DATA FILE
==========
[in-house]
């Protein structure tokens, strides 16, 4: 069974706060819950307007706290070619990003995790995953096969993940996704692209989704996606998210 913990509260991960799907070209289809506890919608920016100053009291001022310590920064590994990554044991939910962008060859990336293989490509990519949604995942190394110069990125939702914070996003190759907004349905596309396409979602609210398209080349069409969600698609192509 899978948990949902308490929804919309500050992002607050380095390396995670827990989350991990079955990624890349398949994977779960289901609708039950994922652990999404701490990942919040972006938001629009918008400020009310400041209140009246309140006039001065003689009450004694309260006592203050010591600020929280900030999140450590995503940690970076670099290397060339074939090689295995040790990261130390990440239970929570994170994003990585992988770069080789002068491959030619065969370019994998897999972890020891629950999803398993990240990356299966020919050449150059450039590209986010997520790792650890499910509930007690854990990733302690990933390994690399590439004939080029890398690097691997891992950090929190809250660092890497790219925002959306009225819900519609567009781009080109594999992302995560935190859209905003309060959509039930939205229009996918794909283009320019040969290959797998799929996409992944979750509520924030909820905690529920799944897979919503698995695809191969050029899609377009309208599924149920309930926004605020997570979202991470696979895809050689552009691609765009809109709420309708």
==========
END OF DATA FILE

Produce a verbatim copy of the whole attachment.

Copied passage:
[in-house]
């Protein structure tokens, strides 16, 4: 069974706060819950307007706290070619990003995790995953096969993940996704692209989704996606998210 913990509260991960799907070209289809506890919608920016100053009291001022310590920064590994990554044991939910962008060859990336293989490509990519949604995942190394110069990125939702914070996003190759907004349905596309396409979602609210398209080349069409969600698609192509 899978948990949902308490929804919309500050992002607050380095390396995670827990989350991990079955990624890349398949994977779960289901609708039950994922652990999404701490990942919040972006938001629009918008400020009310400041209140009246309140006039001065003689009450004694309260006592203050010591600020929280900030999140450590995503940690970076670099290397060339074939090689295995040790990261130390990440239970929570994170994003990585992988770069080789002068491959030619065969370019994998897999972890020891629950999803398993990240990356299966020919050449150059450039590209986010997520790792650890499910509930007690854990990733302690990933390994690399590439004939080029890398690097691997891992950090929190809250660092890497790219925002959306009225819900519609567009781009080109594999992302995560935190859209905003309060959509039930939205229009996918794909283009320019040969290959797998799929996409992944979750509520924030909820905690529920799944897979919503698995695809191969050029899609377009309208599924149920309930926004605020997570979202991470696979895809050689552009691609765009809109709420309708």